New Orleans Intifada

More than Mardi Gras is Happening: A Grassroots Movement Rises in New Orleans' Arab Community

In neighborhoods around New Orleans, there’s a buzz of excitement gathering among this city’s Arab population. A new wave of organizing has brought energy and inspiration to a community that is usually content to stay in the background. The movement is youth-led, with student groups rising up on college campuses across the city, but also broad-based, with mass protests that have included more than a thousand people marching through downtown’s French Quarter. Activists say that their goal is to fight against what they see as a combination of silence and bias from local media, and — more broadly — for a change in US policy towards the Middle East. They take inspiration from other movements in the city — joining in the struggle against the continued displacement of much of the city as well as the slow pace of recovery — while also following activism across the US and around the world.

New Orleans’ immigrant communities are often ignored or under-represented. But through grassroots organizing, legal action, and political lobbying, Asian and Latino organizations in the city have won some important victories. Activists from New Orleans’ Arab population — which is largely Palestinian — have expressed hope that they can follow these examples.

The city’s Vietnamese community gained influence through post-Katrina struggles to bring their New Orleans East neighborhood back in the first months after the storm. This effort, which also involved a fight against a city landfill located near their homes, turned grassroots protests into political power, including the recent election of the nation’s first Vietnamese-American congressman.

The city’s Latino community has grown and changed as thousands of recent immigrants came looking for work in rebuilding after the storm. Despite continuing problems, including police harassment of undocumented immigrants, grassroots efforts have helped translate those numbers into political influence and leverage over employers who had sought to exploit them. While employers and politicians have sought to pit the city’s Latino and Black workers against each other, organizers have built alliances between these communities.

These examples, together with a sense that there is a need for their community to be heard, have provoked Arab New Orleanians into action. According to Angelina Abbir Mansour, a student activist at UNO, outrage caused by the devastation in Gaza was a catalyst. “When the Gaza massacre happened, the first thought that came to everyone’s head was ‘we can’t be quiet anymore,’” she explained. Young activists have also been inspired by successes in other cities, such as a recent successful campaign to get Hampshire College to divest from companies that supply the Israeli military as well as sit-ins and building occupations on other campuses in the US and Europe.

Mass Protests

At Jackson Square, in the center of New Orleans’ French Quarter, more than a thousand people gathered on January 4 for one of the largest demonstrations this city has seen in recent years. Tracie Washington, a civil rights leader in the city and the director of Louisiana Justice Institute, attended with her son. Addressing the crowd on a megaphone, she said, “My son asked me today about what is happening in Gaza. He asked, ‘Is it like if I pinched you and you punched me?’ I said to him, ‘No, its like if you pinched me and I shot you with an AK-47.’”

The cheers of the crowd were audible from several blocks away. Palestinian youth led raucous chants of “No Justice, No Peace,” and “Gaza Gaza don’t you cry, in our hearts you’ll never die.” Children held up signs saying, “This is what an Israeli target looks like.”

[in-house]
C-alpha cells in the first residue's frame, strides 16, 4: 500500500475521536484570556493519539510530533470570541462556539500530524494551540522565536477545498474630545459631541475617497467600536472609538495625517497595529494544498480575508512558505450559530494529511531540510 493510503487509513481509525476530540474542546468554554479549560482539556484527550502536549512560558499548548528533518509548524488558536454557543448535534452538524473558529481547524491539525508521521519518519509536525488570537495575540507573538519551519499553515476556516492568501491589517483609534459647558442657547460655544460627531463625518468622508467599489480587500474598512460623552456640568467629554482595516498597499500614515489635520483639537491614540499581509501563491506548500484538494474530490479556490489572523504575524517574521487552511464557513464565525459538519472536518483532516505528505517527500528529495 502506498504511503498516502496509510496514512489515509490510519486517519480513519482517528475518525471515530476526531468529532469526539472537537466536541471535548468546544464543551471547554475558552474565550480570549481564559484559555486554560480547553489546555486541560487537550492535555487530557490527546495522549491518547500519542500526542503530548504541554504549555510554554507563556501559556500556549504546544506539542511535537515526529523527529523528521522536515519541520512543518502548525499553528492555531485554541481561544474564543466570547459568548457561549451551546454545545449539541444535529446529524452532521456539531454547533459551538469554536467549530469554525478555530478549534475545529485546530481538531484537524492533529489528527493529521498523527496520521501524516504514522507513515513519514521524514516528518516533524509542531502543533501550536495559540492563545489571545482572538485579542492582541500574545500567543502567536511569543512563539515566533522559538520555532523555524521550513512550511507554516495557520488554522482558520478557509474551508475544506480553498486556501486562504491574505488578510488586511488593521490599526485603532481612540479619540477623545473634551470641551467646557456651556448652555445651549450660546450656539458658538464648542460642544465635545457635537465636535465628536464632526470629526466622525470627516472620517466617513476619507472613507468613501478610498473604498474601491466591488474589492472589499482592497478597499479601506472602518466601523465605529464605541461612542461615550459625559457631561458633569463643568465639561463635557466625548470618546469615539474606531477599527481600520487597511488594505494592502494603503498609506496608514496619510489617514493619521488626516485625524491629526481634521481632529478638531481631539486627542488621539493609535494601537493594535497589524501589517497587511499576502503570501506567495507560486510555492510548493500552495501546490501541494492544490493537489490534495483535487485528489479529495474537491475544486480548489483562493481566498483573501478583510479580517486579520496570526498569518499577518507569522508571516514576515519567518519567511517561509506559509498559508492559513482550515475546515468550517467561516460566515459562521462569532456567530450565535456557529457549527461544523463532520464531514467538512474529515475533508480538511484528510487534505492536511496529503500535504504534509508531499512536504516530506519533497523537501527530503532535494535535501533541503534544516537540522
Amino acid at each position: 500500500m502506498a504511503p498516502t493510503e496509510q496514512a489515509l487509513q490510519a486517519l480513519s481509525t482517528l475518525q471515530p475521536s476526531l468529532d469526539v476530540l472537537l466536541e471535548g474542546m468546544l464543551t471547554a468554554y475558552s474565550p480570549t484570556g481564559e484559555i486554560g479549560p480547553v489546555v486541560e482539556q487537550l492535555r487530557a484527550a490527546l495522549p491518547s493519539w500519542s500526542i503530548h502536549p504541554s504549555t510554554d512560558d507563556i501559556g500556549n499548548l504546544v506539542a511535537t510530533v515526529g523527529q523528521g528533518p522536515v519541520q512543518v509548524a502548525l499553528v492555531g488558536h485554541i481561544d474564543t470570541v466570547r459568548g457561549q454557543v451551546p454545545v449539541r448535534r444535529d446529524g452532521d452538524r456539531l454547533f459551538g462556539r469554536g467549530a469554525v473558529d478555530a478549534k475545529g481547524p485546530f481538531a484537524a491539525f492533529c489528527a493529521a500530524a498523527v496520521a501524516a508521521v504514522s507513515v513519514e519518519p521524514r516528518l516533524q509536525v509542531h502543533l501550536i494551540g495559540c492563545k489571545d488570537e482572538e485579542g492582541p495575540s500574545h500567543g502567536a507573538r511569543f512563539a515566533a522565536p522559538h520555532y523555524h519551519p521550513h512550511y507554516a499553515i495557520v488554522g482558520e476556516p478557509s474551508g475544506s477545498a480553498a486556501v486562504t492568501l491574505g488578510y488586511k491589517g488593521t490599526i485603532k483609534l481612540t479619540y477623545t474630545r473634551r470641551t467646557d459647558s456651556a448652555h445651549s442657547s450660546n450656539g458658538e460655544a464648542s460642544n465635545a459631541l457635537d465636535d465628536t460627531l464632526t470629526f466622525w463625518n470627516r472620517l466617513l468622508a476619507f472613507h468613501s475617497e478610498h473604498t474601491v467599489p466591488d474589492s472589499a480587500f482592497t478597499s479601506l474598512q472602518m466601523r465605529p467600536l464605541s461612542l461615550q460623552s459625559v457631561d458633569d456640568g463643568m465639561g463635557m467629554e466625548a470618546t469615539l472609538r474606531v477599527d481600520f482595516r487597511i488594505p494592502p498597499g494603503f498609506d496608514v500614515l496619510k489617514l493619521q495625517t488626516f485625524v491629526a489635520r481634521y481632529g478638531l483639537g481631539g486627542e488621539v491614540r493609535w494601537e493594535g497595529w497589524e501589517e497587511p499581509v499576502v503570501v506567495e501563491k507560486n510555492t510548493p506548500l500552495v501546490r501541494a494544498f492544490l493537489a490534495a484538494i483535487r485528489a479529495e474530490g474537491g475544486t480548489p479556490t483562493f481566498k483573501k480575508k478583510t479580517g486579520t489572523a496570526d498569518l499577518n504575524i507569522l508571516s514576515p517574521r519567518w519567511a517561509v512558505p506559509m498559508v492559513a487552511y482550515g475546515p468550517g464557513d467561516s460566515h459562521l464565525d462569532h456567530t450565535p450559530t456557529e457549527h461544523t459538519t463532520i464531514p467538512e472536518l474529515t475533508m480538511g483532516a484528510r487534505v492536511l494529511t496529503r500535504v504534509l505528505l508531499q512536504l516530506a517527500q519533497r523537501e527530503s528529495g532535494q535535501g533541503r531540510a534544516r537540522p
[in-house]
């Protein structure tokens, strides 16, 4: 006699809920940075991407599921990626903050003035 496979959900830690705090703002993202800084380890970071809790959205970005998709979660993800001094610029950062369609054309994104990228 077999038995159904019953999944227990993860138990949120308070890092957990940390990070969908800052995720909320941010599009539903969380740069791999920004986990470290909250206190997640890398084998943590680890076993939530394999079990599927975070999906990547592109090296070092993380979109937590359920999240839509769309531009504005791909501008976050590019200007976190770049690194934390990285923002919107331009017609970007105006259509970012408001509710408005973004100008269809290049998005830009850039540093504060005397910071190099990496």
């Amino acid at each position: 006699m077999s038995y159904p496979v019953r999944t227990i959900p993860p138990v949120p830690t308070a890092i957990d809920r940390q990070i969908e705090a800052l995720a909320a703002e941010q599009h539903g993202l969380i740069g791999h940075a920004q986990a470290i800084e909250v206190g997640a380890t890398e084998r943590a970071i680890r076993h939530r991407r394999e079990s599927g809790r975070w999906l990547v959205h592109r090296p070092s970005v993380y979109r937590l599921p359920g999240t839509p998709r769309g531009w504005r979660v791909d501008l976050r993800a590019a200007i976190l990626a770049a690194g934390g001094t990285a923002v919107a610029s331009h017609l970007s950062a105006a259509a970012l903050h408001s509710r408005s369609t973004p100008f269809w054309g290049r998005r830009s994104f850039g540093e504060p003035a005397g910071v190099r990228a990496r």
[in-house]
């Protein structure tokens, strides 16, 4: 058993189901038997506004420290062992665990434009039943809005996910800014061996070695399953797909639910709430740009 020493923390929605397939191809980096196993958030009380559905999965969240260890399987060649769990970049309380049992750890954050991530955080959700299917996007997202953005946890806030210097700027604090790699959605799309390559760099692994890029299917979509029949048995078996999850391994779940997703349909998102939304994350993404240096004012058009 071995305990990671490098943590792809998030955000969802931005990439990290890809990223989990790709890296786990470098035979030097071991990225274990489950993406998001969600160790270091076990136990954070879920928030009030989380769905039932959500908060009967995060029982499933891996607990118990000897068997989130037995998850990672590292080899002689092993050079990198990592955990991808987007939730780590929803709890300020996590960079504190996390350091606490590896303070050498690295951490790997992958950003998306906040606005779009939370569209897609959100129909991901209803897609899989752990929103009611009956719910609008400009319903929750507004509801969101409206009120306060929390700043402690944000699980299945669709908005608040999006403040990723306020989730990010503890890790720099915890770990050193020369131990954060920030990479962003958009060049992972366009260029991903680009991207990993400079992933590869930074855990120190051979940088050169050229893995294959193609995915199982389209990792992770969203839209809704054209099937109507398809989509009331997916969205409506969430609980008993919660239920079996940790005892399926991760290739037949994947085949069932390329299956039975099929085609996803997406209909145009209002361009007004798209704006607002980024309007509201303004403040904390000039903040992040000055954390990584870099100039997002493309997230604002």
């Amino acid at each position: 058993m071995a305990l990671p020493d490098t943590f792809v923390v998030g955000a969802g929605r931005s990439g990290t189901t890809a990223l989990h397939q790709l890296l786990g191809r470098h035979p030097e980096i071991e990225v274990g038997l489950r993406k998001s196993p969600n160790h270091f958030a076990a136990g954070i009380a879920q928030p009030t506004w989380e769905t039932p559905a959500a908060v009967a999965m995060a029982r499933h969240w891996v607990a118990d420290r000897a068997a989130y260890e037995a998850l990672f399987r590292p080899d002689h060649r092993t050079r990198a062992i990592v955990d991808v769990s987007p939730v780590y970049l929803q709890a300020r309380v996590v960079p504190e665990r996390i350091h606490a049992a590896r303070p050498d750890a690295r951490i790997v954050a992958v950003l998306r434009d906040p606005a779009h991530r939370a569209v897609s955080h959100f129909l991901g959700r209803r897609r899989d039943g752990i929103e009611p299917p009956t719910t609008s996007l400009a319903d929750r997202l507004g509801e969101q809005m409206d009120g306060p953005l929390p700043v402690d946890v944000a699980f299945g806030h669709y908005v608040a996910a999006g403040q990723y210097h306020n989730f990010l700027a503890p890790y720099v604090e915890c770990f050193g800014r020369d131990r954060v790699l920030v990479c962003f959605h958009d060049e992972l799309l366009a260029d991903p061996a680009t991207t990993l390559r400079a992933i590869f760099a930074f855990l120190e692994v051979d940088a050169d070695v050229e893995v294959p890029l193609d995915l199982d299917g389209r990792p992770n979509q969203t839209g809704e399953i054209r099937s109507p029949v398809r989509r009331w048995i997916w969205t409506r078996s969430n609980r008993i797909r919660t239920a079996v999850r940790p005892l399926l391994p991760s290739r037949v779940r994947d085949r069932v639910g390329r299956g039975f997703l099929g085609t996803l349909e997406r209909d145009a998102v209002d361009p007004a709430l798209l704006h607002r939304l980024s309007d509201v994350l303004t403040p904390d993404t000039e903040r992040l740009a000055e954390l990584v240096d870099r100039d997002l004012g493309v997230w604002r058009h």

The Louisiana Justice Institute was one of several New Orleans social justice and civil rights organizations that Palestinian organizers have built ties with — others included INCITE New Orleans, The Women’s Health and Justice Initiative, Pax Christi, Malcolm X Grassroots Movement, and Mayday Nola, an organization that works on public housing issues. “I’ve seen a huge amount of support from the African American community,” says Mansour, who is co-founder of a chapter of the General Union of Palestinian Students on the campus of the University of New Orleans. “Because they know more than anyone what its like to face racism. Alliances between our communities make sense.”

The January 4th march was the second of four mass demonstrations for Gaza during the Israeli bombing. The first demonstration, brought together in less than 24 hours, brought out more than 300 people. Palestinian youth from New Orleans organized and led the march, and entire families participated.

The size of the demonstrations surprised even the organizers. “New Orleans is a small town,” says activist and business owner Emad Jabbar. “For 1,200 people to come out with just a few days notice — I’m speechless.” Every local TV station covered the demonstrations. However the Times Picayune, New Orleans’ local paper, refused to send a reporter. In response, activists organized a demonstration the following week, bringing almost 100 people to protest outside the paper’s offices.

Beginnings

Organizing in New Orleans’ Arab community is not new — it goes back to at least the late 80s, during the first Intifada, a time of increased activity in the Palestinian Diaspora around the world. Since then, activism has surged and receded in waves, with support and trainings from national organizations such as the Muslim American Society and US Campaign to End The Israeli Occupation playing an important role.

The two years before Katrina saw mass action, as well as coalition building and education, among local Palestinians and their allies, and in some aspects today’s movement is built from work that happened then. From 2003 through 2005, activists presented a breathtaking array of events; from films, demonstrations and speakers; to art shows, a Palestinian hip-hop concert, presentations in high school and college classrooms, and a regional conference. They met with newspaper editorial boards, appeared on radio shows, set up literature tables at busy public locations, and spoke at churches.

A coalition of activists also organized human rights delegations to the Middle East, sending nine delegates from diverse backgrounds and communities to Palestinian cities on the West Bank in the summer of 2004. They self-published a book and a released a newsletter, made and distributed a film (chronicling one member’s journey to Palestine), and worked on several art projects, including a hip-hop show, a photography exhibition, and collaborations with the New Orleans International Human Rights Film Festival.